I always assumed the question of whether people deaf from birth could hear hallucinated voices was similar to the question of whether a tree falling in a forest makes a sound if no-one is there, but it turns out that there have been several studies on auditory hallucinations in deaf people.
In fact, I’ve just read a remarkable paper that reports ten case studies of people who became deaf before they learnt language and who report hearing voices as part of a psychotic mental illness. And this isn’t the only study, PubMed has several more.
I always assumed that a born-deaf person would hallucinate signs instead (and apparently, this has also been reported) but this study carefully asked the people concerned about and they seemed to be clear that they were ‘hearing’ the voices.
In one of the most interesting bits in the study they asked the deaf patients how they could ‘hear’ voices when they were deaf:
Although the patients were only rated as having auditory hallucinations if they were emphatic that they heard voices rather than received information in some other way, and several gave the sign for talking, questioning about how they were able to hear, being deaf, was typically uninformative. Most commonly the patients merely shrugged, gave a ‘don’t know’ reply, or indicated that they could not understand the question.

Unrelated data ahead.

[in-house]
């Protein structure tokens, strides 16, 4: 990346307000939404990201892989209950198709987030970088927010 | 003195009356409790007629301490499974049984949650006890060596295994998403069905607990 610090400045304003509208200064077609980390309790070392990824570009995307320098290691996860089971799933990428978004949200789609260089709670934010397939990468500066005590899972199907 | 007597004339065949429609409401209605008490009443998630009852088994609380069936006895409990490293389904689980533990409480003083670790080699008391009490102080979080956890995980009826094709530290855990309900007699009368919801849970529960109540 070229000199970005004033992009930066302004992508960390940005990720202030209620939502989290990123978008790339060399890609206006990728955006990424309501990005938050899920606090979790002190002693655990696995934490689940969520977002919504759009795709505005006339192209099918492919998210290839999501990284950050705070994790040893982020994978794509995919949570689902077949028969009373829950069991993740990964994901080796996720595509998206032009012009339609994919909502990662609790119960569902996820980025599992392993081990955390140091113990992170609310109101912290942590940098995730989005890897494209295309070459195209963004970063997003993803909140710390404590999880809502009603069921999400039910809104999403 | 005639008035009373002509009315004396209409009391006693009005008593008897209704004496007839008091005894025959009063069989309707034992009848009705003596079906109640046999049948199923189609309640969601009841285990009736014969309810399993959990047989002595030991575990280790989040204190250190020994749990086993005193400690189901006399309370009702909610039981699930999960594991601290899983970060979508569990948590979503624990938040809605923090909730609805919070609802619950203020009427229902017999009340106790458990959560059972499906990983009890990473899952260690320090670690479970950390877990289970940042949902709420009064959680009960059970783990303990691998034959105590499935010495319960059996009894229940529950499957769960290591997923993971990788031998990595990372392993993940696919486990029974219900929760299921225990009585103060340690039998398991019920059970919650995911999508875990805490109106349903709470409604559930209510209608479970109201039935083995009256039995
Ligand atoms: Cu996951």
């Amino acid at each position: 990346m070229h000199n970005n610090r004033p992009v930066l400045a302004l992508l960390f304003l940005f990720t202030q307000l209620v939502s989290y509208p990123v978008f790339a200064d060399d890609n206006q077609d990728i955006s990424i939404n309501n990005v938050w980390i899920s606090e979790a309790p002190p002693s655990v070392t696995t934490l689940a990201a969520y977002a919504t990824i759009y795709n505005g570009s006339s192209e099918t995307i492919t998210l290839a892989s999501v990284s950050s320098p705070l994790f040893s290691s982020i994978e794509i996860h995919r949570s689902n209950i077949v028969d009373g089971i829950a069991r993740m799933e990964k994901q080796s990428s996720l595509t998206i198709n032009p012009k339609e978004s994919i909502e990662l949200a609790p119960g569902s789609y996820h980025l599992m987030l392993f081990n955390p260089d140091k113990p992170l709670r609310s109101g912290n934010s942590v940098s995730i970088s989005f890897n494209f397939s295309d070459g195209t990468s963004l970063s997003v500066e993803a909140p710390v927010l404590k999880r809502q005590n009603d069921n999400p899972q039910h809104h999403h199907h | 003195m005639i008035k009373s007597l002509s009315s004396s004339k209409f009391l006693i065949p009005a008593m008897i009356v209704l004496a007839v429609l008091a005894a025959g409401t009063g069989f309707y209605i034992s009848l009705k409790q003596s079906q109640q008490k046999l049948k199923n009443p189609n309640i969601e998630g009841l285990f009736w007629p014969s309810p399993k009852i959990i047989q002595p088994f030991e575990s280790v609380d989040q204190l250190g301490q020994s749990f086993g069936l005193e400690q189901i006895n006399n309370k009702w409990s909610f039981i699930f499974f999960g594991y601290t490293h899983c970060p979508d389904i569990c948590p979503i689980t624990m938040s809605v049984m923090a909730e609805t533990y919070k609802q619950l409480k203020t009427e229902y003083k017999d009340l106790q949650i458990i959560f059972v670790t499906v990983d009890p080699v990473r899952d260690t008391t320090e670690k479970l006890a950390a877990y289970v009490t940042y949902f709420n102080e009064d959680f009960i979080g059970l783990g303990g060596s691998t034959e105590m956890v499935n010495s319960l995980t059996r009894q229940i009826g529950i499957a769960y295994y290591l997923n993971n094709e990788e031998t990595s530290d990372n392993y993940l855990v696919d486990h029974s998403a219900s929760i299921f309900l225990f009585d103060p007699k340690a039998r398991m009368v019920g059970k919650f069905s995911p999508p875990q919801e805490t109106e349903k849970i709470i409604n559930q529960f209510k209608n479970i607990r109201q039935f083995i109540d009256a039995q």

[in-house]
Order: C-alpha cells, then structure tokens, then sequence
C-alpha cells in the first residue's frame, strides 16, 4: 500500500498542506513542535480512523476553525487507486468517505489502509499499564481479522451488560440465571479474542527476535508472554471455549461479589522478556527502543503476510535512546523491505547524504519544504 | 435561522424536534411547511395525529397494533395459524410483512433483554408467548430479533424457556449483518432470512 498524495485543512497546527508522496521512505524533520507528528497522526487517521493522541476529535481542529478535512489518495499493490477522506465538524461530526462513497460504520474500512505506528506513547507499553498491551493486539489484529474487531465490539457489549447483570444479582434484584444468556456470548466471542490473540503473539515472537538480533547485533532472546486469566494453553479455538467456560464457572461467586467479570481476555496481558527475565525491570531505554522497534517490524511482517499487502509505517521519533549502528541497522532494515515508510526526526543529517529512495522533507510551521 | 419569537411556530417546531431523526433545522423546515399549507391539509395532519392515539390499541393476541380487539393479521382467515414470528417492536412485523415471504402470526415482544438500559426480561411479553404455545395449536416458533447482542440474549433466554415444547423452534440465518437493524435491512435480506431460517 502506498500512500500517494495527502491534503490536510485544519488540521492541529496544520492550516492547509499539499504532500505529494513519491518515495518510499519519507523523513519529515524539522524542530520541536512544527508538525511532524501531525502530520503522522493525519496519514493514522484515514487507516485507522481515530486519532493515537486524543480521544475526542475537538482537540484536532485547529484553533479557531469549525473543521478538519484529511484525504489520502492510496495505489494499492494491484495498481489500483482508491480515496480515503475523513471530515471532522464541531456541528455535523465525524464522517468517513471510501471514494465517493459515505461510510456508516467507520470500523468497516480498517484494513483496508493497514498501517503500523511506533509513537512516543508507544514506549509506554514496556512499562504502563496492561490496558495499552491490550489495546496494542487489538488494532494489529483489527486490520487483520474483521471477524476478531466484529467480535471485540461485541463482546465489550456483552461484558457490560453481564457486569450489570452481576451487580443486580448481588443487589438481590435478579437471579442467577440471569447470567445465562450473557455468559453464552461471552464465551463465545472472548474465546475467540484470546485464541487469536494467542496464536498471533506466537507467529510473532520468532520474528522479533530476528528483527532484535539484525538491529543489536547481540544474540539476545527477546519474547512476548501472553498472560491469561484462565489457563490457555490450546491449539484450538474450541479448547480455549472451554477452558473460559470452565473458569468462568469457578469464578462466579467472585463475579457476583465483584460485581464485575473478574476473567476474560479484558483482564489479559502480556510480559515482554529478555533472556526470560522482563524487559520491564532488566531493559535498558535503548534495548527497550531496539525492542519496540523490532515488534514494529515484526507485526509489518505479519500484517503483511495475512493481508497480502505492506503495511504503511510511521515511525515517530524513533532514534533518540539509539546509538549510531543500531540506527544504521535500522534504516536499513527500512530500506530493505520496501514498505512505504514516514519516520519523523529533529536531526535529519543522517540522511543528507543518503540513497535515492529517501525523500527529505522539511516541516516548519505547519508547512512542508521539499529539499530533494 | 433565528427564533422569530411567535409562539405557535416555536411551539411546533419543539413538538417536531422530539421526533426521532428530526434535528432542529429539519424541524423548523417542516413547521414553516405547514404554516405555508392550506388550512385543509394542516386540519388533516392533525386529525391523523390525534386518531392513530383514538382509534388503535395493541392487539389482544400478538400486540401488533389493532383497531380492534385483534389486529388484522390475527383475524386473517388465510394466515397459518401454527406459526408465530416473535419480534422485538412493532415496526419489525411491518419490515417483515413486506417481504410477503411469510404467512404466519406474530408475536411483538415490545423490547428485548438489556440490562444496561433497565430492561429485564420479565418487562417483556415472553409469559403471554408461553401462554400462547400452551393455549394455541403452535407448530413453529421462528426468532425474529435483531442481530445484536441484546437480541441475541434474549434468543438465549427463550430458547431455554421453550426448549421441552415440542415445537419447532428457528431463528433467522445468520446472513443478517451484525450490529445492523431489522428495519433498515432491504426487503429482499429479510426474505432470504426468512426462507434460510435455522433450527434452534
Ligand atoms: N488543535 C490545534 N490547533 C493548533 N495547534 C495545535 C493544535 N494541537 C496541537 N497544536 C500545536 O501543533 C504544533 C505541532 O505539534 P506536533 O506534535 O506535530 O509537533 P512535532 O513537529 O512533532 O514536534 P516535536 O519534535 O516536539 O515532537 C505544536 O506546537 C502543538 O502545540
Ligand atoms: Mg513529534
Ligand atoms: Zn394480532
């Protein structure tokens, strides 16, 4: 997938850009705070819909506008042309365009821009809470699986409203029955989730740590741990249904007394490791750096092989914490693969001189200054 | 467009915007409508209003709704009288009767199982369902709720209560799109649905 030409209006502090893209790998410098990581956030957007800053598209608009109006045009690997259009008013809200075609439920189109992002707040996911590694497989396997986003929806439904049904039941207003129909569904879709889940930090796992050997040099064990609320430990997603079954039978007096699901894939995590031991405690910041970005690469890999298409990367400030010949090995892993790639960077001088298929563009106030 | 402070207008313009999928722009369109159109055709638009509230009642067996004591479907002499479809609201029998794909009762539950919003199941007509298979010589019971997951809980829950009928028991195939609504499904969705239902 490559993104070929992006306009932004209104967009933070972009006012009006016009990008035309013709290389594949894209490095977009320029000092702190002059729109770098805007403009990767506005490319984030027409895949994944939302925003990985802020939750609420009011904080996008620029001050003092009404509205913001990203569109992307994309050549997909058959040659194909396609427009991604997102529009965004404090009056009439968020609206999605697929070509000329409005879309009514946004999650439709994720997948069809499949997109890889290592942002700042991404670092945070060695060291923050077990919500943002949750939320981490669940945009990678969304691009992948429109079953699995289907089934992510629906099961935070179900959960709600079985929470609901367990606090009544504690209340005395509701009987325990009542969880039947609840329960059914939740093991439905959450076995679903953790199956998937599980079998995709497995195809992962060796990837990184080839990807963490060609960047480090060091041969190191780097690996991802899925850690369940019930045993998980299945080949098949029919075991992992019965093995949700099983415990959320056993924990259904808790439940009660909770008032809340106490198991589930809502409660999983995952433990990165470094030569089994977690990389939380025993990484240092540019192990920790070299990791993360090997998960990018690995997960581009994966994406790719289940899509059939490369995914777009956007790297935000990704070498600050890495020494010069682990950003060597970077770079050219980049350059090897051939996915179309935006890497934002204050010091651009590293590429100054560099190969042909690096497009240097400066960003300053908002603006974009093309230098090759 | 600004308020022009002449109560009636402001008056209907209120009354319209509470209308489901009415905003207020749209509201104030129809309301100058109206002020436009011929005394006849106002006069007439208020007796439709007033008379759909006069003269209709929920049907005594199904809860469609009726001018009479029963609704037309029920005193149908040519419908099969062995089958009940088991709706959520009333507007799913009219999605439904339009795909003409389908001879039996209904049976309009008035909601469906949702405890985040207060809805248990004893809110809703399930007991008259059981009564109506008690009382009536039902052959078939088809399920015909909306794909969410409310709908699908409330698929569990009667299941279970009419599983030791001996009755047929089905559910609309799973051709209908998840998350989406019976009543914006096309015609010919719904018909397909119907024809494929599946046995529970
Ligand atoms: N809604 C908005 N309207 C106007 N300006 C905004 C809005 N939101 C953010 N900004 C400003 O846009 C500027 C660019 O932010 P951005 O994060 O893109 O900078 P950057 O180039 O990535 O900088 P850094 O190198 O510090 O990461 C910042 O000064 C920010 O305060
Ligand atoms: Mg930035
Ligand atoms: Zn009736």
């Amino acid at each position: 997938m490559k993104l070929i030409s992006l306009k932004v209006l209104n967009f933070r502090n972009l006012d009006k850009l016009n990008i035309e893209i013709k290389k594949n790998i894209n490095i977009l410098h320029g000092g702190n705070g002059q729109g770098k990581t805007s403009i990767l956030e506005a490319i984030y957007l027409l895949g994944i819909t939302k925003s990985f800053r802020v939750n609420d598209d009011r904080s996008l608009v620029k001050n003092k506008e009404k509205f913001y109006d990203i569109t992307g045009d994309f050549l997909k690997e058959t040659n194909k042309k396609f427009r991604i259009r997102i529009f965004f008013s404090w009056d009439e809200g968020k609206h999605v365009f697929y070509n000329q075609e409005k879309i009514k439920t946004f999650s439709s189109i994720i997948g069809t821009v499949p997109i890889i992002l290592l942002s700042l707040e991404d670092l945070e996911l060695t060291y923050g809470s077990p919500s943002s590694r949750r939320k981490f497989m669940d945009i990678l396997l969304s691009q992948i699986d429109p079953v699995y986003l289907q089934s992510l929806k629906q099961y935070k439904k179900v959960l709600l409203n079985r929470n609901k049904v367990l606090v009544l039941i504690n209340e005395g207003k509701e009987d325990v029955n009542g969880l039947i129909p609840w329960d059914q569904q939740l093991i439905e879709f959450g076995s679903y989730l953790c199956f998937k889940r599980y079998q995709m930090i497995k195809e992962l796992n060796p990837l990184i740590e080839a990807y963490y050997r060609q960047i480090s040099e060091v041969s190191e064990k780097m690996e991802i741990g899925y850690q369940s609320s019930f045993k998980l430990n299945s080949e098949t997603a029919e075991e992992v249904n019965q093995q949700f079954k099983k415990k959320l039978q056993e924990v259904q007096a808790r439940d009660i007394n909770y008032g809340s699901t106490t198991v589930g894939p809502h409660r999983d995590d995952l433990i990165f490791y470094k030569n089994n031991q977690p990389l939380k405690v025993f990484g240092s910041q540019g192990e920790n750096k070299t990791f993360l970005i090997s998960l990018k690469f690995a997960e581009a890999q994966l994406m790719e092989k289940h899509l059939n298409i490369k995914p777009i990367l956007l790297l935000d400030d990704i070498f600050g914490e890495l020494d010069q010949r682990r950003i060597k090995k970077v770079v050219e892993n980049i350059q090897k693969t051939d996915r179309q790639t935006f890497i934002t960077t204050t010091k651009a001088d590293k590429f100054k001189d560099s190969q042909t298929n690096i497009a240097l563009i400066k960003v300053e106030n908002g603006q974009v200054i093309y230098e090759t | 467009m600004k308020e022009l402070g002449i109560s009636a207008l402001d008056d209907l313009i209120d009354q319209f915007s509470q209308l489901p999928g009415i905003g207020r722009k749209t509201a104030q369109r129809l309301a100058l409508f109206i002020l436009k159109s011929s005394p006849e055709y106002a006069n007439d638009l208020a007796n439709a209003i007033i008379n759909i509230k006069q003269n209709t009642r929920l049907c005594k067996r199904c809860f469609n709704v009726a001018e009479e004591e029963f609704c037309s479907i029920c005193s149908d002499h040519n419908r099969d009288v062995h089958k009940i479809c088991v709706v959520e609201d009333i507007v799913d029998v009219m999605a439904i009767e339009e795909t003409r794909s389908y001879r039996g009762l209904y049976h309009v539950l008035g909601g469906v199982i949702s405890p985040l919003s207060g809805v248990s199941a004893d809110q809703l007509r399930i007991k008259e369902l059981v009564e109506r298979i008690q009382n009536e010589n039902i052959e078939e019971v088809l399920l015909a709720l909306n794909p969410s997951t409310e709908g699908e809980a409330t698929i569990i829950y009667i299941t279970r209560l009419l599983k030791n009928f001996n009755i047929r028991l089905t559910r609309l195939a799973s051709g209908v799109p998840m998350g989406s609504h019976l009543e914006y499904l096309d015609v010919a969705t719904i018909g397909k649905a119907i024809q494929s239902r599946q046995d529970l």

Others made attempts at explanation which were superficial, facile or otherwise unsatisfactory, such as ‘maybe talking in my brain,’ or ‘sometimes I’m deaf, sometimes I hear’. One patient argued that he could hear music if he turned it up loud (which probably represented perception of vibration), and implied that the same was true for speech. Still others made untrue or delusional claims that they could hear or used to be able to hear.
Such patients made statements like ‚ÄòI‚Äôm not deaf‚Äò, or ‚ÄòI can hear on one side, on the right‚Äô, or ‚ÄòI used to be able to hear a little, a year ago‚Äô. One patient, who was diagnosed as deaf at the age of 2 years, stated that she could hear before the age of 5 years, but then she hit a brick wall and became deaf. One patient believed that his hearing had been restored by God.
These sorts of seemingly half-hearted explanations are not uncommon in patients with delusional syndromes. For example, if you ask a patient who is paralysed after brain damage but is unaware of it (something called anosognosia) to lift their hand they can often give answers like “it’s fine where it is” or “I can’t be bothered right now” while continuing to claim that they could move it if they wanted.
I notice a recent article criticises the idea that deaf people can hear voices saying that the interpretation of these hallucinatory experiences relies on hearing people imposing their ideas onto what they’ve been told. In the case studies above some of the deaf people clearing and unambiguously signed that they ‘heard’ the voices but sadly I don’t have access to this critical article so can’t say quite how convincing this argument is.
On a related note, I’ve heard several people discuss whether blind people could experience ‘visual’ hallucinations (usually in reference to LSD) but I’ve had no luck finding any reports of this.